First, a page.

-- Christian Peacemaker Teams (CPT) is seeking staff for its two project sites in Palestine, one in the southern West Bank city of Hebron (Al-Khalil) and the other twenty-five kilometers (fifteen miles) further south in the village of At-Tuwani. For the past few months, these teams have experienced staff shortages.
Tarek Abuata, CPT Palestine project support coordinator urges prospective CPTers, “People living in Middle Eastern countries are demanding peace and justice. New members of CPT’s Palestine team can become part of that movement by joining a project that has for seventeen years supported Palestinian-led nonviolent resistance to the Israeli occupation, and helped to create a space for peace and justice to grow.”
Interested persons must first go on a CPT delegation and then attend a CPT training. Delegations link communities experiencing violence with concerned individuals and groups and offer participants a first-hand experience of CPT's on-the-ground experiment in active peacemaking. The next available delegation to Palestine/Israel takes place November 15-28 2011. For more information go to www.cpt.org.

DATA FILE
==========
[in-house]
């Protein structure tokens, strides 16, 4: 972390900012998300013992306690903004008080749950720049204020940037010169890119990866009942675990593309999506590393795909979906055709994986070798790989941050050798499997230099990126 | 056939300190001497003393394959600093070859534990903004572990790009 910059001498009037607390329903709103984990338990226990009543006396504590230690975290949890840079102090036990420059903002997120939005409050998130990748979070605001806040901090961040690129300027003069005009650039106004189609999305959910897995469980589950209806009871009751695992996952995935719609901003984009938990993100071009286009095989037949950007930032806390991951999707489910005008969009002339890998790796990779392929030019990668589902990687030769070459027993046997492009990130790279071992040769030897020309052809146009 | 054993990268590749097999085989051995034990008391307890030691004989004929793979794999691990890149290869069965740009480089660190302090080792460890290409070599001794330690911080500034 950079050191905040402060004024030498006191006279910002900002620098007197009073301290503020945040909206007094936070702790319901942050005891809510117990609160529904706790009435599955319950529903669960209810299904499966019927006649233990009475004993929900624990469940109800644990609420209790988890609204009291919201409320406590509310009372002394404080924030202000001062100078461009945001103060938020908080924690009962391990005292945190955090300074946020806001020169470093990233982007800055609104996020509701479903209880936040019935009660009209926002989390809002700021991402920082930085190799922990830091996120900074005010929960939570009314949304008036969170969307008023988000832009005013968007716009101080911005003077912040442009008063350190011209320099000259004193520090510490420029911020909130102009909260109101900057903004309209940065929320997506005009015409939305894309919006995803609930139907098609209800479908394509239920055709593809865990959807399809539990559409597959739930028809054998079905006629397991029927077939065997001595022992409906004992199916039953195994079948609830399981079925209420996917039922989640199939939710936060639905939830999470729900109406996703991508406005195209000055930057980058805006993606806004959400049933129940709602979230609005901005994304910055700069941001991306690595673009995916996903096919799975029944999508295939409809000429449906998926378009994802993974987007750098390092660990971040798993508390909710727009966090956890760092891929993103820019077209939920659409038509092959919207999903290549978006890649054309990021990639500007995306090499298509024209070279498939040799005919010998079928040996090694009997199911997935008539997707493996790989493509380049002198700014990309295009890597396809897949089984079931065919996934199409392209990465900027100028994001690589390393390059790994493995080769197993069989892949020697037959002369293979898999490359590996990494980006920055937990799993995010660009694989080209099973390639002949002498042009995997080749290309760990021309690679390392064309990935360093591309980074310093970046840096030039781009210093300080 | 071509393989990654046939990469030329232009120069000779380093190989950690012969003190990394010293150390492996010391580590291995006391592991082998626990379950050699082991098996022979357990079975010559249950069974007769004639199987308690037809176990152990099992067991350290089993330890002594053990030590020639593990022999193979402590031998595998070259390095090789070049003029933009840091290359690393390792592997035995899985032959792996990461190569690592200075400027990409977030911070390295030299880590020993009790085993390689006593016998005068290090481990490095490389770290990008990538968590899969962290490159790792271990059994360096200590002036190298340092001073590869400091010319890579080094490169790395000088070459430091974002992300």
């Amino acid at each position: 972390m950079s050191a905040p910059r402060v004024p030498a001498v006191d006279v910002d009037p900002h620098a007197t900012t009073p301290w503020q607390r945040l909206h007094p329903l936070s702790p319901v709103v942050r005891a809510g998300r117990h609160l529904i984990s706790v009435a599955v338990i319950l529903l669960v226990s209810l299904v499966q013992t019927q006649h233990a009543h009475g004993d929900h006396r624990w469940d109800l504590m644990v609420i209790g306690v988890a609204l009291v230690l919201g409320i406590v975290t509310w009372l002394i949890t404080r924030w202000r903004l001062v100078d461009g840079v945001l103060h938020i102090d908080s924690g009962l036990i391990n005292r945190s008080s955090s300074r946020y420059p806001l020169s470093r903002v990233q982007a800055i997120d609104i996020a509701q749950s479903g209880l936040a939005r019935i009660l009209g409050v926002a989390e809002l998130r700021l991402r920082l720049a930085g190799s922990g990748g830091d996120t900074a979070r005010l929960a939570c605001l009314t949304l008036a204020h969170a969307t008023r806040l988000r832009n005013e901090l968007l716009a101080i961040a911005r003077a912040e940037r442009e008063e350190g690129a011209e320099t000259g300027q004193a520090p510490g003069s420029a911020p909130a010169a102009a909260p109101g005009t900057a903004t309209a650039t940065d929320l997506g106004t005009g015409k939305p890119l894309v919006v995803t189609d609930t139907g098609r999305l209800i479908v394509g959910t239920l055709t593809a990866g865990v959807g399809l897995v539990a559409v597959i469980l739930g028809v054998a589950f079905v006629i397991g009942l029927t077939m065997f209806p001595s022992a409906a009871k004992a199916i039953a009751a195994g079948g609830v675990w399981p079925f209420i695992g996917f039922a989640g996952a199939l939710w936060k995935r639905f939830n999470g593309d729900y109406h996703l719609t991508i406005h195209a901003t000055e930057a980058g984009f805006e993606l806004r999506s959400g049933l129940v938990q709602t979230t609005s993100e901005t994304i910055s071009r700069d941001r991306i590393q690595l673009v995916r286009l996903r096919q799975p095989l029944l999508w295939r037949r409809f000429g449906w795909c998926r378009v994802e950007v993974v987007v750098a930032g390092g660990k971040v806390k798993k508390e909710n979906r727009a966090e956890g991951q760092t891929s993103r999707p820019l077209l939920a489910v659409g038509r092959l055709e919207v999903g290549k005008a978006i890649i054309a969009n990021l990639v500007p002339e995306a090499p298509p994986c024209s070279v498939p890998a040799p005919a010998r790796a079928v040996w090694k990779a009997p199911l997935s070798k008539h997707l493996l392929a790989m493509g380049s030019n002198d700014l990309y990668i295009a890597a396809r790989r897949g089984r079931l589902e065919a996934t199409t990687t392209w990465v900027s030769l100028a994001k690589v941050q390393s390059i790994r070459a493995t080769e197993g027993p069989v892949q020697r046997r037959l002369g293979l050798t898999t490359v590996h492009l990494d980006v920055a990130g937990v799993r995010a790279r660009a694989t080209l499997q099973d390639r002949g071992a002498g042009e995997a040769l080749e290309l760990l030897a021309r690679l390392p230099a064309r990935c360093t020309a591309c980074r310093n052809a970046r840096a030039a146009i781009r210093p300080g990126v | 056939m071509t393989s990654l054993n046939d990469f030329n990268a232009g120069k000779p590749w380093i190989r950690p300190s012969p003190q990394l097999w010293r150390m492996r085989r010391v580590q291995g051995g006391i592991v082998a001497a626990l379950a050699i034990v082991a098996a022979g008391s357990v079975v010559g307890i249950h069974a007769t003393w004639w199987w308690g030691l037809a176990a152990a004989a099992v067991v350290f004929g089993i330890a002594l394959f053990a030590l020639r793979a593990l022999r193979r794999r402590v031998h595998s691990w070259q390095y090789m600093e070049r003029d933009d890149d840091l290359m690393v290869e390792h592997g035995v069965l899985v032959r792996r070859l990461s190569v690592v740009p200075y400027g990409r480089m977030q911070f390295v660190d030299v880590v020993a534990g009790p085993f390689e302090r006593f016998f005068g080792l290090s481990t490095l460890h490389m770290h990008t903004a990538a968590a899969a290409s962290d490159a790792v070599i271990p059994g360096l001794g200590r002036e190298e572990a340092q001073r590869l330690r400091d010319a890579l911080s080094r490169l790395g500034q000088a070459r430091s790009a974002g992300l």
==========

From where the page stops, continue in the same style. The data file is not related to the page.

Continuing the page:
Contributors include. Carol Fike, Jane Yount, Sue Snyder, Kendra Flory, Jenny Williams, Wendy McFadden, Karin Krog, Brian Solem, John Wall. Lesley Crosson, and Loretta Wolf
This issue of Newsline is edited by Kathleen Campanella, director of partner and public relations at the Brethren Service Center in New Windsor, Md. Look for the next regularly scheduled issue on Sept. 21.
Newsline is produced by the news services of the Church of the Brethren. Contact the editor at email@example.com. Newsline appears every week, with special issues as needed. Stories may be reprinted if Newsline is cited as the source.